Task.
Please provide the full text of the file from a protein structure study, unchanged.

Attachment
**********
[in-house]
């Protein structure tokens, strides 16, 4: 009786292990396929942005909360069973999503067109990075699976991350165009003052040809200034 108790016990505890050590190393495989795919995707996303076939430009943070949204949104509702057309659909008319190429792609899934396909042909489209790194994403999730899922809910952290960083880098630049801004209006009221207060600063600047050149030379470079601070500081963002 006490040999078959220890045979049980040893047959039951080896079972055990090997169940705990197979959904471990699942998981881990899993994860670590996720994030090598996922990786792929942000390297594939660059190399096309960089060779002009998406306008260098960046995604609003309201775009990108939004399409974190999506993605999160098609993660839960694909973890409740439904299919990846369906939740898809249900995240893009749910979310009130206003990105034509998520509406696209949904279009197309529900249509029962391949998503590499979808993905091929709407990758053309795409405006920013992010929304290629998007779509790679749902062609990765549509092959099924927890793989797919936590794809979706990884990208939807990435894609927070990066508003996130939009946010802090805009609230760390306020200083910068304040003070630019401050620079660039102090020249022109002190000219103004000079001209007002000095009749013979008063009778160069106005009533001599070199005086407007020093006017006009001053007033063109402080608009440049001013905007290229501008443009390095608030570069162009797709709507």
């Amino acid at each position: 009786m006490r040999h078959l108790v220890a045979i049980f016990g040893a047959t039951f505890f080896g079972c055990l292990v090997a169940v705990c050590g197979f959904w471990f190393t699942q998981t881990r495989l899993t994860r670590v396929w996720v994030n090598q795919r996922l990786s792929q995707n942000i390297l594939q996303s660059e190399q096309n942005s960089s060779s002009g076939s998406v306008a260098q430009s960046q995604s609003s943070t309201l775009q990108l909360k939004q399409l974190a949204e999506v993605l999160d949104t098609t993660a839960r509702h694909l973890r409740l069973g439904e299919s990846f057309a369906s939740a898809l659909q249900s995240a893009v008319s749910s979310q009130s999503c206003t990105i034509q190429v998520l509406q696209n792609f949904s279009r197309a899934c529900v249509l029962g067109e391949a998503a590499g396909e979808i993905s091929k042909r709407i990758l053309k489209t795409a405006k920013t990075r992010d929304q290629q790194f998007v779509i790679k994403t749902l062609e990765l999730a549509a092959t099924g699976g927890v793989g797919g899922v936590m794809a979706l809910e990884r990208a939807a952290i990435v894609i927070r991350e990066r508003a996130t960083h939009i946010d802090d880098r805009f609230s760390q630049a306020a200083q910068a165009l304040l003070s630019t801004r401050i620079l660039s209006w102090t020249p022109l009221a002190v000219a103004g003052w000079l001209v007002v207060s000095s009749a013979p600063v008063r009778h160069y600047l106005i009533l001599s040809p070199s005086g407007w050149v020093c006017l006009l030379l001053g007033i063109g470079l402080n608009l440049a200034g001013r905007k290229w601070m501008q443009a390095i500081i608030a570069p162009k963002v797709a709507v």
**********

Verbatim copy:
[in-house]
């Protein structure tokens, strides 16, 4: 009786292990396929942005909360069973999503067109990075699976991350165009003052040809200034 108790016990505890050590190393495989795919995707996303076939430009943070949204949104509702057309659909008319190429792609899934396909042909489209790194994403999730899922809910952290960083880098630049801004209006009221207060600063600047050149030379470079601070500081963002 006490040999078959220890045979049980040893047959039951080896079972055990090997169940705990197979959904471990699942998981881990899993994860670590996720994030090598996922990786792929942000390297594939660059190399096309960089060779002009998406306008260098960046995604609003309201775009990108939004399409974190999506993605999160098609993660839960694909973890409740439904299919990846369906939740898809249900995240893009749910979310009130206003990105034509998520509406696209949904279009197309529900249509029962391949998503590499979808993905091929709407990758053309795409405006920013992010929304290629998007779509790679749902062609990765549509092959099924927890793989797919936590794809979706990884990208939807990435894609927070990066508003996130939009946010802090805009609230760390306020200083910068304040003070630019401050620079660039102090020249022109002190000219103004000079001209007002000095009749013979008063009778160069106005009533001599070199005086407007020093006017006009001053007033063109402080608009440049001013905007290229501008443009390095608030570069162009797709709507």
């Amino acid at each position: 009786m006490r040999h078959l108790v220890a045979i049980f016990g040893a047959t039951f505890f080896g079972c055990l292990v090997a169940v705990c050590g197979f959904w471990f190393t699942q998981t881990r495989l899993t994860r670590v396929w996720v994030n090598q795919r996922l990786s792929q995707n942000i390297l594939q996303s660059e190399q096309n942005s960089s060779s002009g076939s998406v306008a260098q430009s960046q995604s609003s943070t309201l775009q990108l909360k939004q399409l974190a949204e999506v993605l999160d949104t098609t993660a839960r509702h694909l973890r409740l069973g439904e299919s990846f057309a369906s939740a898809l659909q249900s995240a893009v008319s749910s979310q009130s999503c206003t990105i034509q190429v998520l509406q696209n792609f949904s279009r197309a899934c529900v249509l029962g067109e391949a998503a590499g396909e979808i993905s091929k042909r709407i990758l053309k489209t795409a405006k920013t990075r992010d929304q290629q790194f998007v779509i790679k994403t749902l062609e990765l999730a549509a092959t099924g699976g927890v793989g797919g899922v936590m794809a979706l809910e990884r990208a939807a952290i990435v894609i927070r991350e990066r508003a996130t960083h939009i946010d802090d880098r805009f609230s760390q630049a306020a200083q910068a165009l304040l003070s630019t801004r401050i620079l660039s209006w102090t020249p022109l009221a002190v000219a103004g003052w000079l001209v007002v207060s000095s009749a013979p600063v008063r009778h160069y600047l106005i009533l001599s040809p070199s005086g407007w050149v020093c006017l006009l030379l001053g007033i063109g470079l402080n608009l440049a200034g001013r905007k290229w601070m501008q443009a390095i500081i608030a570069p162009k963002v797709a709507v």